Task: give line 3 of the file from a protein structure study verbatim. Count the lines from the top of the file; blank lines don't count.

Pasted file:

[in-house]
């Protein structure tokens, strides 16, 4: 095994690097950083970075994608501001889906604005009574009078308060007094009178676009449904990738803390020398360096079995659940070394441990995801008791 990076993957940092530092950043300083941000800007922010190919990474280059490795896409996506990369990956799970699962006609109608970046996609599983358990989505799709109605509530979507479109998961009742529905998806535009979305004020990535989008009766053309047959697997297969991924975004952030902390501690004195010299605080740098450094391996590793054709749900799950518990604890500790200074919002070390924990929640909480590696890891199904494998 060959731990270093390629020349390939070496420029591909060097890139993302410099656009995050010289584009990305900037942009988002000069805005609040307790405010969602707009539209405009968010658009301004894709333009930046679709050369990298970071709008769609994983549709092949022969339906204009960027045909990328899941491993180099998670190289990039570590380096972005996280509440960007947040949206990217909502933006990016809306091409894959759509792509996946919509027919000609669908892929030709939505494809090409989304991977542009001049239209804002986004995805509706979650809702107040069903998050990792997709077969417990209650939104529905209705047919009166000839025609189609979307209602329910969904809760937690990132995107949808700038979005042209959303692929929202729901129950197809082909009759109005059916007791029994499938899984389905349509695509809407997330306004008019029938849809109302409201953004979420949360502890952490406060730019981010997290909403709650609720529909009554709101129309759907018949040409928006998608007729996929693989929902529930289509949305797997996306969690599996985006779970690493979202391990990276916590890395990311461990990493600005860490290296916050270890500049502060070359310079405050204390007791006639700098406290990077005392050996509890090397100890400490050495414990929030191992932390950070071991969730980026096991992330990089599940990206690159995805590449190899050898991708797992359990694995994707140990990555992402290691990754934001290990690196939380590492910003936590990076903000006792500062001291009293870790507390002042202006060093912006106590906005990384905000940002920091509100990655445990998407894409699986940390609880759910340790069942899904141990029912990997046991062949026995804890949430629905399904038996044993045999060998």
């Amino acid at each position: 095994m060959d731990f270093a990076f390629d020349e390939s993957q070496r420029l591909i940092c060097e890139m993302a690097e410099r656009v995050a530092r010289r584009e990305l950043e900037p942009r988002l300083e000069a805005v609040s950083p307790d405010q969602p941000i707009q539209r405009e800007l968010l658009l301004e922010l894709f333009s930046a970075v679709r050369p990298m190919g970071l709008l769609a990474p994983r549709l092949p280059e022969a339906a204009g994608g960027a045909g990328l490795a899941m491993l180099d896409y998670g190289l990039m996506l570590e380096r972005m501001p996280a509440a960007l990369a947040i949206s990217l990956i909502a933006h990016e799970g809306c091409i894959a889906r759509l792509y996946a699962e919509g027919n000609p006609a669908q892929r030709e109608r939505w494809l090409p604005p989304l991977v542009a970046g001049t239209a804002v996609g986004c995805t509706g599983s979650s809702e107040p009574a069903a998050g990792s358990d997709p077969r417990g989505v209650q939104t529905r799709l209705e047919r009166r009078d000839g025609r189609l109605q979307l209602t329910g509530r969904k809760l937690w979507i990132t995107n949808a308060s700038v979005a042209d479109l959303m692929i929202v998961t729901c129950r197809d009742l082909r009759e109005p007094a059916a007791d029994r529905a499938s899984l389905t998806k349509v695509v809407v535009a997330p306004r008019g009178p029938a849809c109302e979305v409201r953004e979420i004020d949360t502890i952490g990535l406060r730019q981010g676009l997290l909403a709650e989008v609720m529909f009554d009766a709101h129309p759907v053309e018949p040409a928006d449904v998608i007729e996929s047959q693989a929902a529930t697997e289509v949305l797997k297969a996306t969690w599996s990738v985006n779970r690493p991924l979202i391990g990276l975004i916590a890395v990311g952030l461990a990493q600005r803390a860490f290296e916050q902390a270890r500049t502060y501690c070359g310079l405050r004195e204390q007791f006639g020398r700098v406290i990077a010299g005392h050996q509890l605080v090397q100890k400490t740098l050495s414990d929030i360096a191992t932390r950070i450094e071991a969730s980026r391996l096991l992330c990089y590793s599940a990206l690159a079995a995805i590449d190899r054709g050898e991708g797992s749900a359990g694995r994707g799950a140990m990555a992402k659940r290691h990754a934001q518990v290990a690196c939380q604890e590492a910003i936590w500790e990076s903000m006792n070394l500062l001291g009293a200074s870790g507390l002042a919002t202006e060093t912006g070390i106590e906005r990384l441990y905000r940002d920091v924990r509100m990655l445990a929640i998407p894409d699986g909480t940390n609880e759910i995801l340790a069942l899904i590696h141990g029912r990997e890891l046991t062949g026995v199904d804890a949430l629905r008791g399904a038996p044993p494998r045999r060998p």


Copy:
């Amino acid at each position: 095994m060959d731990f270093a990076f390629d020349e390939s993957q070496r420029l591909i940092c060097e890139m993302a690097e410099r656009v995050a530092r010289r584009e990305l950043e900037p942009r988002l300083e000069a805005v609040s950083p307790d405010q969602p941000i707009q539209r405009e800007l968010l658009l301004e922010l894709f333009s930046a970075v679709r050369p990298m190919g970071l709008l769609a990474p994983r549709l092949p280059e022969a339906a204009g994608g960027a045909g990328l490795a899941m491993l180099d896409y998670g190289l990039m996506l570590e380096r972005m501001p996280a509440a960007l990369a947040i949206s990217l990956i909502a933006h990016e799970g809306c091409i894959a889906r759509l792509y996946a699962e919509g027919n000609p006609a669908q892929r030709e109608r939505w494809l090409p604005p989304l991977v542009a970046g001049t239209a804002v996609g986004c995805t509706g599983s979650s809702e107040p009574a069903a998050g990792s358990d997709p077969r417990g989505v209650q939104t529905r799709l209705e047919r009166r009078d000839g025609r189609l109605q979307l209602t329910g509530r969904k809760l937690w979507i990132t995107n949808a308060s700038v979005a042209d479109l959303m692929i929202v998961t729901c129950r197809d009742l082909r009759e109005p007094a059916a007791d029994r529905a499938s899984l389905t998806k349509v695509v809407v535009a997330p306004r008019g009178p029938a849809c109302e979305v409201r953004e979420i004020d949360t502890i952490g990535l406060r730019q981010g676009l997290l909403a709650e989008v609720m529909f009554d009766a709101h129309p759907v053309e018949p040409a928006d449904v998608i007729e996929s047959q693989a929902a529930t697997e289509v949305l797997k297969a996306t969690w599996s990738v985006n779970r690493p991924l979202i391990g990276l975004i916590a890395v990311g952030l461990a990493q600005r803390a860490f290296e916050q902390a270890r500049t502060y501690c070359g310079l405050r004195e204390q007791f006639g020398r700098v406290i990077a010299g005392h050996q509890l605080v090397q100890k400490t740098l050495s414990d929030i360096a191992t932390r950070i450094e071991a969730s980026r391996l096991l992330c990089y590793s599940a990206l690159a079995a995805i590449d190899r054709g050898e991708g797992s749900a359990g694995r994707g799950a140990m990555a992402k659940r290691h990754a934001q518990v290990a690196c939380q604890e590492a910003i936590w500790e990076s903000m006792n070394l500062l001291g009293a200074s870790g507390l002042a919002t202006e060093t912006g070390i106590e906005r990384l441990y905000r940002d920091v924990r509100m990655l445990a929640i998407p894409d699986g909480t940390n609880e759910i995801l340790a069942l899904i590696h141990g029912r990997e890891l046991t062949g026995v199904d804890a949430l629905r008791g399904a038996p044993p494998r045999r060998p």